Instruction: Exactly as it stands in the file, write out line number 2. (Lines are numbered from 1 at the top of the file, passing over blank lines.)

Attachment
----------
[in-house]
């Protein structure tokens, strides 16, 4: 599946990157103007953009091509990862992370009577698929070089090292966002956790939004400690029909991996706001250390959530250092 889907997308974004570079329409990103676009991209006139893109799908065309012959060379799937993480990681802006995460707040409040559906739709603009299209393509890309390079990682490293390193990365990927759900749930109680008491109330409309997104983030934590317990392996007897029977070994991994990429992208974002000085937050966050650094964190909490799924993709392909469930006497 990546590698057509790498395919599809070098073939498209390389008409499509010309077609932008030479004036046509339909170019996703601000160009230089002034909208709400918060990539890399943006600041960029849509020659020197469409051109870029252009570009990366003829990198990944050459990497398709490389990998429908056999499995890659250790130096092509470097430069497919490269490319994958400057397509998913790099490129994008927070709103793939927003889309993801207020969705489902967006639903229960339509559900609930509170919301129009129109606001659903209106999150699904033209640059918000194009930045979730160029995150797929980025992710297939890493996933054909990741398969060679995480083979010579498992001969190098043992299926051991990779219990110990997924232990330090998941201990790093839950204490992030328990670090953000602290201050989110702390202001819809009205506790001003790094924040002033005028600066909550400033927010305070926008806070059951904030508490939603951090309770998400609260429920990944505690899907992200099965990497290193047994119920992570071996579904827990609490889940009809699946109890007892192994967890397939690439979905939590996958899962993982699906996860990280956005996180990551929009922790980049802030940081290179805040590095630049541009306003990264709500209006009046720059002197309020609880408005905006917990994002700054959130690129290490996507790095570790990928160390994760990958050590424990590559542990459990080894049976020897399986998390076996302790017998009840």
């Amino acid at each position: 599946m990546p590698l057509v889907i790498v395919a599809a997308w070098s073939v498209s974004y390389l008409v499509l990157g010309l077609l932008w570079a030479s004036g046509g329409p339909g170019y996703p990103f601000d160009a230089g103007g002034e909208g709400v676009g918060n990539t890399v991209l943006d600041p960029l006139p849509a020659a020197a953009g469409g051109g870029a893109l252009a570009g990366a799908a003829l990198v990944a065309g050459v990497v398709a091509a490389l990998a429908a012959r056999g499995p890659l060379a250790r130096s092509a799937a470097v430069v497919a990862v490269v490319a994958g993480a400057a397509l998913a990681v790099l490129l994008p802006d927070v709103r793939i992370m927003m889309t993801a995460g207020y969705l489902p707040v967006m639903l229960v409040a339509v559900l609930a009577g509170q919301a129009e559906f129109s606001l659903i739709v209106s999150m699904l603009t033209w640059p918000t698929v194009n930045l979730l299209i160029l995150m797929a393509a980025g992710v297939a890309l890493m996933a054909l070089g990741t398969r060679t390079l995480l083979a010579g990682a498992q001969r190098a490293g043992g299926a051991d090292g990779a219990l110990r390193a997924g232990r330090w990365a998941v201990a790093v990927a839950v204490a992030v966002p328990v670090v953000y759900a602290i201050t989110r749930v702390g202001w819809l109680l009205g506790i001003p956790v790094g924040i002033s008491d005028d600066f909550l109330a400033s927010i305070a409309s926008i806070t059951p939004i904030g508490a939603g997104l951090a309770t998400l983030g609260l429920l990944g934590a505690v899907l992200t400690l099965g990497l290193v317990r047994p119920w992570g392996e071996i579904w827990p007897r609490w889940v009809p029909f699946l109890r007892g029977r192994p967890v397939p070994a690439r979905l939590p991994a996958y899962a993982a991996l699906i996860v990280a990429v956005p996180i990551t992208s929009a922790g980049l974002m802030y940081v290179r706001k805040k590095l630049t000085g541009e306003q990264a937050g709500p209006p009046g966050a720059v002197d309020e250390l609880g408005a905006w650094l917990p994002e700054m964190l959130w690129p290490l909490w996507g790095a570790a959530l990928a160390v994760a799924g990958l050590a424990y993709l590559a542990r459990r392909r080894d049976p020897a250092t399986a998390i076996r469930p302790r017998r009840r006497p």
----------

């Protein structure tokens, strides 16, 4: 599946990157103007953009091509990862992370009577698929070089090292966002956790939004400690029909991996706001250390959530250092 889907997308974004570079329409990103676009991209006139893109799908065309012959060379799937993480990681802006995460707040409040559906739709603009299209393509890309390079990682490293390193990365990927759900749930109680008491109330409309997104983030934590317990392996007897029977070994991994990429992208974002000085937050966050650094964190909490799924993709392909469930006497 990546590698057509790498395919599809070098073939498209390389008409499509010309077609932008030479004036046509339909170019996703601000160009230089002034909208709400918060990539890399943006600041960029849509020659020197469409051109870029252009570009990366003829990198990944050459990497398709490389990998429908056999499995890659250790130096092509470097430069497919490269490319994958400057397509998913790099490129994008927070709103793939927003889309993801207020969705489902967006639903229960339509559900609930509170919301129009129109606001659903209106999150699904033209640059918000194009930045979730160029995150797929980025992710297939890493996933054909990741398969060679995480083979010579498992001969190098043992299926051991990779219990110990997924232990330090998941201990790093839950204490992030328990670090953000602290201050989110702390202001819809009205506790001003790094924040002033005028600066909550400033927010305070926008806070059951904030508490939603951090309770998400609260429920990944505690899907992200099965990497290193047994119920992570071996579904827990609490889940009809699946109890007892192994967890397939690439979905939590996958899962993982699906996860990280956005996180990551929009922790980049802030940081290179805040590095630049541009306003990264709500209006009046720059002197309020609880408005905006917990994002700054959130690129290490996507790095570790990928160390994760990958050590424990590559542990459990080894049976020897399986998390076996302790017998009840």